1. Firstly, injustices in the world will continue unless we recognise that the people who suffer have not done anything to deserve their circumstances. There is no justification for being born into poverty or to die of ebola. Whilst there may be only a limited amount that we can do about it on an individual basis, dismissing the injustice as part of a higher plan should be seen as it is: a comfort to the believer, but ineffectual in the long run.
  2. Not only do many people suffer undeservedly, but many people prosper when there is equally as little justification. The world isn’t fair in either case, and an acceptance of this fact is incredibly liberating. Expecting “fairness” in life is unrealistic – some people will do well; some people won’t. Everyone has a random starting point of where and when they are born, who and how their parents are, and, if and how they are educated. That’s just for a starter. Expecting fairness from the world implies that you have a pre-ordained right to something that others don’t have – aah, of course, that’s because they don’t deserve it! Seriously though, the reason that people dwell on their past misfortunes so much, is because they feel it’s unjustified. Of course it is unjustified, but letting it go is essential, and the best way I know of doing this is, by recognising that shit happens! – hypnotherapy is very good at helping people see this of course.
  3. Thirdly, there’s a tendency to abandon control of the areas of our lives where we are in control. Drifting along believing that something “Wasn’t meant to be” stops us from finding ways to bring it into being. How many businesses have died a death because their owners have trusted in the Universe for guidance?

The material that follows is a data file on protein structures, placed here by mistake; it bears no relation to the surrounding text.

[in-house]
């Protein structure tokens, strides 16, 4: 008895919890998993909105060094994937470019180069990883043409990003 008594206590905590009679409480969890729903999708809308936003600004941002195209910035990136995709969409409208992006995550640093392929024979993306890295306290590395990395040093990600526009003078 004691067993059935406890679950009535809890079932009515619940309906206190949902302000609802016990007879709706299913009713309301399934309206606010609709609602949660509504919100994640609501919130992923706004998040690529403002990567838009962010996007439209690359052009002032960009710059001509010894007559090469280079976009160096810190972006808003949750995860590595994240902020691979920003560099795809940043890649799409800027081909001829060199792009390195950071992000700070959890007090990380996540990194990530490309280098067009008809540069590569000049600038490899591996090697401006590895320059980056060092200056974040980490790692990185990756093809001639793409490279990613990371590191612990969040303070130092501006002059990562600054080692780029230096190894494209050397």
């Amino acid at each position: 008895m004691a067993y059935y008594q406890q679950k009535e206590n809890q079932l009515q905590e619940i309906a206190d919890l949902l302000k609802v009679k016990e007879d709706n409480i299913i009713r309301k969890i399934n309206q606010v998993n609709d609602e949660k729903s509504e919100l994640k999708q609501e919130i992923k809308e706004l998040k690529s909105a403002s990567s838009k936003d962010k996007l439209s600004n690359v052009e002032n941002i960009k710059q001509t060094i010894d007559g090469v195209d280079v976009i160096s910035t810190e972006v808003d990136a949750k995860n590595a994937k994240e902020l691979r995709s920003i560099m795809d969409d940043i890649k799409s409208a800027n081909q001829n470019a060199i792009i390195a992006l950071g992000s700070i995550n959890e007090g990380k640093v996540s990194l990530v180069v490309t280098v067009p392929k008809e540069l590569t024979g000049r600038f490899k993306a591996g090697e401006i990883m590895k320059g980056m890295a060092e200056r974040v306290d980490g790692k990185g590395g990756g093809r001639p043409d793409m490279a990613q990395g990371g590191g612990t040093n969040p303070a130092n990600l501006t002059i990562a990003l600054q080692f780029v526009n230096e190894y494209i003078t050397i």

There are things that we are in control of, and things that we are not. Applying our understanding of each of those areas: reacting flexibly to uncontrolled aspects in our lives; and taking the reins of those we can influence; allows us to gain a sense of control. Acknowledging the fact that some people have few areas they can influence will also help us to understand how people’s lives can reach such dreadful depths.

The Serenity Prayer made famous through Alcoholics Anonymous expresses this perfectly … despite the irony that it’s addressed to god!:

God, grant me the serenity to accept the things I cannot change,

The courage to change the things I can,

And the wisdom to know the difference


(Originally published in NSPH Journal January 2015)